With its shares at 185p, FTSE 100 housebuilder Taylor Wimpey (LSE: TW) is trading on just 8.9 times forecast 2019 earnings with a prospective dividend yield of 9.9%.
Ordinarily, such a low earnings rating and high yield would indicate some major underlying problem with the business, or serious risk, like a high level of debt. This was the case with FTSE 250 outsourcer and builder Kier (LSE: KIE), which required a £250m rescue rights issue late last year. And slashed its dividend in its half-year results announced today.
However, in the case of Taylor Wimpey (and fellow volume housebuilders Persimmon and Barratt), business is booming and balance sheets are awash with cash. Nevertheless, I see a number of warning lights flashing red for the builders, and Kier’s position is still precarious, despite its fundraising.
I warned readers last November that Kier’s high level of debt could be a hindrance to it winning new contracts. Its balance-sheet-bolstering rights issue was announced 11 days later, and was poorly supported by shareholders. This debacle was followed by the departure of under-pressure chief executive Haydn Mursell, and a further fiasco in which net debt figures were significantly upped.
Work cut out
In today’s results, Kier reported a £35.5m loss before tax, and a fairly meagre £39m profit on an ‘underlying’ basis, on revenue of £2.1bn. Despite the rights issue, net debt at 31 December stood at £180.5m and average month-end net debt over the six-month period was £430m.
The company said it’s maintaining its underlying expectations for the year to 30 June, including a net cash position at the period end, with “the full-year results being weighted towards the second-half of the financial year.” This while also noting“current political and economic uncertainty” and “some volume pressures in the highways, utilities and housing maintenance markets.”
New chief executive Andrew Davies takes up his position on 15 April. I think he’ll have his work cut out, and I’m happy to avoid the stock at this stage of proceedings.
Boom and bust
Last month, Taylor Wimpey reported “another strong year,” and “a very positive start to 2019.” Currently, demand for new homes is underpinned by high employment, low interest rates, competitive mortgage deals and the Help to Buy scheme. In fact, just about everything that bears on housebuilders’ profits is favourable right now.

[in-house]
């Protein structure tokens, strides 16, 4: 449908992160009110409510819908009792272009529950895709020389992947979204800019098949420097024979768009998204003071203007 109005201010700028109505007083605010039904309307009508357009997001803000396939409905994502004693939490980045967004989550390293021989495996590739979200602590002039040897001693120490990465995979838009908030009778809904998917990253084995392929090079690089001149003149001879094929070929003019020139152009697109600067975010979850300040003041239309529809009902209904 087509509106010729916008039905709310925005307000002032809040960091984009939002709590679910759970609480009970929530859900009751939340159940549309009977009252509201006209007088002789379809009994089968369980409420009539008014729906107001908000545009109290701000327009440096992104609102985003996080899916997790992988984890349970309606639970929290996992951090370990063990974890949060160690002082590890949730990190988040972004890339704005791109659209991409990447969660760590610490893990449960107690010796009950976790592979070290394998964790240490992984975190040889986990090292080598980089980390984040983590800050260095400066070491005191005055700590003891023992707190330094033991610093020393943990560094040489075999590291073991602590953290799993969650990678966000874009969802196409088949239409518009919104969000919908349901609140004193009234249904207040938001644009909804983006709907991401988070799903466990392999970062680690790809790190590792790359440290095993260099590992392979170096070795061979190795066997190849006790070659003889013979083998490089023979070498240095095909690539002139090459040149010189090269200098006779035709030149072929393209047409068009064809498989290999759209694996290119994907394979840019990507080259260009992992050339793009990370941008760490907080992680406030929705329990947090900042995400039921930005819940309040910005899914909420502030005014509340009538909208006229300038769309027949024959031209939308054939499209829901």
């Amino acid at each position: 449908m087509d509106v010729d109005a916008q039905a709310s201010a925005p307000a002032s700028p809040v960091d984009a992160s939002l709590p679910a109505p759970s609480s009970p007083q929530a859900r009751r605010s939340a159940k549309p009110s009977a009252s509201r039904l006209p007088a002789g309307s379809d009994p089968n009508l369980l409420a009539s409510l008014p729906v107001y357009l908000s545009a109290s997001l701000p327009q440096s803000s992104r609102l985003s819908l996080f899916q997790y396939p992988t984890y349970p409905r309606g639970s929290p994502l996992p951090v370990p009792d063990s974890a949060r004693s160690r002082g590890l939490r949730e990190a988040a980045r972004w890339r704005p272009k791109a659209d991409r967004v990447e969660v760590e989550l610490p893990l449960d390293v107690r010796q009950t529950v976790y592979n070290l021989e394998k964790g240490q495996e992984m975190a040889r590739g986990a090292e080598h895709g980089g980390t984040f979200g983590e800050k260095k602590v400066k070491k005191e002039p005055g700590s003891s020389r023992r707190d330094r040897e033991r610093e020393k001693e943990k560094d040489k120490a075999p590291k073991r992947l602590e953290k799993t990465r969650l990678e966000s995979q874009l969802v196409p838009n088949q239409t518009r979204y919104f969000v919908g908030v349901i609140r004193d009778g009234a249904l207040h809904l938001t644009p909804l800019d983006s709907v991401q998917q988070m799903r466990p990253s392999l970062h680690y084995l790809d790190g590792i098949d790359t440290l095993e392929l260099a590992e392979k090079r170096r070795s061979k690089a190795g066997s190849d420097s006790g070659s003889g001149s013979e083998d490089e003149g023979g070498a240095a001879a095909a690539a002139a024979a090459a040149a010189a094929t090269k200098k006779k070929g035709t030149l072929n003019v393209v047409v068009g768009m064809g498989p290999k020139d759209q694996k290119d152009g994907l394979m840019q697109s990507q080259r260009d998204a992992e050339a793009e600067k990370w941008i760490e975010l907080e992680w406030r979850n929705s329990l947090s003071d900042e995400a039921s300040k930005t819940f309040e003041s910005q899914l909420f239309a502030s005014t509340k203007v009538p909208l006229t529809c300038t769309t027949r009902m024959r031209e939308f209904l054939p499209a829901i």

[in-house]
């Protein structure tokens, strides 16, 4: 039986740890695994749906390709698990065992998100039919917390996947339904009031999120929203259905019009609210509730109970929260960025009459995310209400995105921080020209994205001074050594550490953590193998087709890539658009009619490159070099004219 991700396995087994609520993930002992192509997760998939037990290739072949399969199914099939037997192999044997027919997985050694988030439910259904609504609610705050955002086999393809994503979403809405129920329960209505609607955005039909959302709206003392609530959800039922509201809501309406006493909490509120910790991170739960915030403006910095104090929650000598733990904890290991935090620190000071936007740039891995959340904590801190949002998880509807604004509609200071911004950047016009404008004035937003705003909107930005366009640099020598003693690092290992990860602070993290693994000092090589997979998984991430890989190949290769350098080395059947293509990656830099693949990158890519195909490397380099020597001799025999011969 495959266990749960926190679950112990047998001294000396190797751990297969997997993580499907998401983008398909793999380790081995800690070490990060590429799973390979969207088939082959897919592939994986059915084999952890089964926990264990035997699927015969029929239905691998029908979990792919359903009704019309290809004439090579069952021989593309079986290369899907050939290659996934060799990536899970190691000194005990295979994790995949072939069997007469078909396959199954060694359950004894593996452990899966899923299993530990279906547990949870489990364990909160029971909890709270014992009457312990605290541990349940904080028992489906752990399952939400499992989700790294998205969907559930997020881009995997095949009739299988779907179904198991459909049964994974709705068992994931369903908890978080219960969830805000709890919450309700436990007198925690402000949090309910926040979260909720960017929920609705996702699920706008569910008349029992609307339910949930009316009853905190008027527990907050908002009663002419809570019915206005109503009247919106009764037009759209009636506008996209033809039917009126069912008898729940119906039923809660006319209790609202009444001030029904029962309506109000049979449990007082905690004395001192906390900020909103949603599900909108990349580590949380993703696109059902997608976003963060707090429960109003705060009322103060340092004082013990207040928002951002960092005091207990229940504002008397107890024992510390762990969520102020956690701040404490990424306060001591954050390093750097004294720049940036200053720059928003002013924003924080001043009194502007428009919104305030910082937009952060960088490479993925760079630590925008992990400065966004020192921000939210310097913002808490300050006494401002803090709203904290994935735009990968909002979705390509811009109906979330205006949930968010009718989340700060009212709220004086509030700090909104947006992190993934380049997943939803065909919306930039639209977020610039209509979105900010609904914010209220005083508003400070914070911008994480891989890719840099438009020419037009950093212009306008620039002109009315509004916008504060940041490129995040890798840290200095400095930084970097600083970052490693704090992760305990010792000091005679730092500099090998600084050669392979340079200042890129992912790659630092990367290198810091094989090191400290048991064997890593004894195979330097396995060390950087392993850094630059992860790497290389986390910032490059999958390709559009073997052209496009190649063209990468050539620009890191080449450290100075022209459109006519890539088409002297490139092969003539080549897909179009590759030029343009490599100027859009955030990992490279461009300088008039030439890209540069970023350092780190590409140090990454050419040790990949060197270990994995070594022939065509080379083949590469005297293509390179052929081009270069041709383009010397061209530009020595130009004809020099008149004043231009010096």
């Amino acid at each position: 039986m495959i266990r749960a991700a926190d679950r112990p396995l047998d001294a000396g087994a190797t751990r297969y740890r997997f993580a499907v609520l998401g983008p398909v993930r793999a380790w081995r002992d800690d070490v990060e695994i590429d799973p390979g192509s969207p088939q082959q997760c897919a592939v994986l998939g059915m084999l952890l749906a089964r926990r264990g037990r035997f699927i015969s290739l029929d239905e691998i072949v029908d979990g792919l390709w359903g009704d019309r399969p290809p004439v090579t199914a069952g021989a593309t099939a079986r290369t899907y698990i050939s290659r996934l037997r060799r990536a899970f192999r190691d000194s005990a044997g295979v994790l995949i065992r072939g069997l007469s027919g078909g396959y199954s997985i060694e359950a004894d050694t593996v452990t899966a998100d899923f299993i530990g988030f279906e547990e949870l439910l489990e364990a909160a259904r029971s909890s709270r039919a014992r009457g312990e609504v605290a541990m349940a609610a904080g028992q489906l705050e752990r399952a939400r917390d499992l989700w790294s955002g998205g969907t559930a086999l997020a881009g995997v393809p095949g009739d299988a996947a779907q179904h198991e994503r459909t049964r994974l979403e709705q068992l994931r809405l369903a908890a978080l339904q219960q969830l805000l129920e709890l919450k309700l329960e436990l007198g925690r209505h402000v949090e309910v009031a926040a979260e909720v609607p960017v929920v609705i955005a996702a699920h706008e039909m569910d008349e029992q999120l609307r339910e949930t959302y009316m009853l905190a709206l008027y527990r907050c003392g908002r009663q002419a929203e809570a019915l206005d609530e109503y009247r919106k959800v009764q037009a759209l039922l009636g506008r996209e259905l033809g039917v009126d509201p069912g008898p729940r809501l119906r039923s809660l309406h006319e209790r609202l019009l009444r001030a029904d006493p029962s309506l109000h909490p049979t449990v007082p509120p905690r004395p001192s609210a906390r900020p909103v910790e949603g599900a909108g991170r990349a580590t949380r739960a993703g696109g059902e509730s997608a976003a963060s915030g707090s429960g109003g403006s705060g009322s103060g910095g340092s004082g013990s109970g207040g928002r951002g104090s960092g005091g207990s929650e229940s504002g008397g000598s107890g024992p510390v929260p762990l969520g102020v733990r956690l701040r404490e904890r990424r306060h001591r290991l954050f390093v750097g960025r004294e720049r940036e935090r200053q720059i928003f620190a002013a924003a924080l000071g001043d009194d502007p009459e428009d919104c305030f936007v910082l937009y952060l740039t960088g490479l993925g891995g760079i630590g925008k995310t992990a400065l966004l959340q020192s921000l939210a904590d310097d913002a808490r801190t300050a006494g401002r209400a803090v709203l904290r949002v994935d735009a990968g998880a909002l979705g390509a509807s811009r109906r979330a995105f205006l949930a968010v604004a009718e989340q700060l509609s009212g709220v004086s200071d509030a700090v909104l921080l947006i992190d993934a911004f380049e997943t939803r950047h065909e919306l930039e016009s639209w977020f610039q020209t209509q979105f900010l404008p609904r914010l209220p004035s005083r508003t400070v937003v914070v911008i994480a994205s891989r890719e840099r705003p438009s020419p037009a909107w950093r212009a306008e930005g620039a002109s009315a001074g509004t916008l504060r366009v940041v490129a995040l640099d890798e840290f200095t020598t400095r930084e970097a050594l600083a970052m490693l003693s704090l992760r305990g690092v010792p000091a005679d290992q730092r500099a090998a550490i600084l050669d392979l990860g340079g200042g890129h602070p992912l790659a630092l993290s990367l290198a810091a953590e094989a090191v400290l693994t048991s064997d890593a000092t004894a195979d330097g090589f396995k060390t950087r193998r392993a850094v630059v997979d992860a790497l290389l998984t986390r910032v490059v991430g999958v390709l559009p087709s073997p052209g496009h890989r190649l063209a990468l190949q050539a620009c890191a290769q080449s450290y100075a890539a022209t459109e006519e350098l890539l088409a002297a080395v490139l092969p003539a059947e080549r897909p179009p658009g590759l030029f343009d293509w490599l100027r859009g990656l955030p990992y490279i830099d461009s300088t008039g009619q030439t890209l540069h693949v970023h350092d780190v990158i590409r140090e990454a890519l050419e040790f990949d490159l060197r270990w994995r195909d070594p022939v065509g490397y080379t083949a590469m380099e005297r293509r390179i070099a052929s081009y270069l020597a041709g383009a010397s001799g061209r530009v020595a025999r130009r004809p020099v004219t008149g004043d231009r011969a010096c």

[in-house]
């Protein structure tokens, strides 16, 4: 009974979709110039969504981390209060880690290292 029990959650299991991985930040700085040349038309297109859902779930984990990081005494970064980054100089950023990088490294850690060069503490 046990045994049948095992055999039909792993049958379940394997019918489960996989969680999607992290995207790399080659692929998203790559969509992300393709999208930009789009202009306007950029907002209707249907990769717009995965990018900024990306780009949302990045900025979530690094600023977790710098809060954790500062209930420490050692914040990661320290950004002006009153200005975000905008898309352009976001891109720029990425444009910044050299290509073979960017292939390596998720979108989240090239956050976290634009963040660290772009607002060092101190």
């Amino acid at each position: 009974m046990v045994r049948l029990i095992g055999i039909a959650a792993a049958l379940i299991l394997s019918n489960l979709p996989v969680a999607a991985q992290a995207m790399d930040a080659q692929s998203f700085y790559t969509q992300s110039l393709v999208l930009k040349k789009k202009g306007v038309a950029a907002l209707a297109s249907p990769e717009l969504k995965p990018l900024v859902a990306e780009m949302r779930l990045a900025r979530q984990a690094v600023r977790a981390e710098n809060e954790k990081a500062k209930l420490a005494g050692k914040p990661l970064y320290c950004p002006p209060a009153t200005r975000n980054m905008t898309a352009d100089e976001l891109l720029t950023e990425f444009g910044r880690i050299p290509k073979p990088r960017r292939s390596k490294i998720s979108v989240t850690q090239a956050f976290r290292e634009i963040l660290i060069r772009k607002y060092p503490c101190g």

Taylor Wimpey posted record revenue for 2018, with profit margins and return on equity at terrific levels. The trouble is, these characteristics, together with the undemanding earnings rating and high dividend yield, are typically found at the top of the boom-and-bust housing cycle.
The boom could have further to run — particularly with the market distortion of Help to Buy — but unless “it’s different this time,” a bust will follow the boom. Taylor Wimpey’s aforementioned 9.9% dividend yield includes a good-times special. It reckons it’ll be able to maintain its ordinary dividend (current yield of 4.1%) “during a ‘normal’ downturn” of the housing cycle. But I’m not convinced it would be sufficient compensation for the likely magnitude of the fall the shares.
The current valuation is 1.9 times tangible net asset value, while housebuilders tend to go to a sub-1 multiple at the bottom of the cycle — sub-100p for Taylor Wimpey, as things stand. I don’t see the risk/reward balance as appealing at this stage of the cycle, so I’m continuing to avoid the stock.
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G A Chester has no position in any of the shares mentioned. The Motley Fool UK has no position in any of the shares mentioned. Views expressed on the companies mentioned in this article are those of the writer and therefore may differ from the official recommendations we make in our subscription services such as Share Advisor, Hidden Winners and Pro. Here at The Motley Fool we believe that considering a diverse range of insights makes us better investors.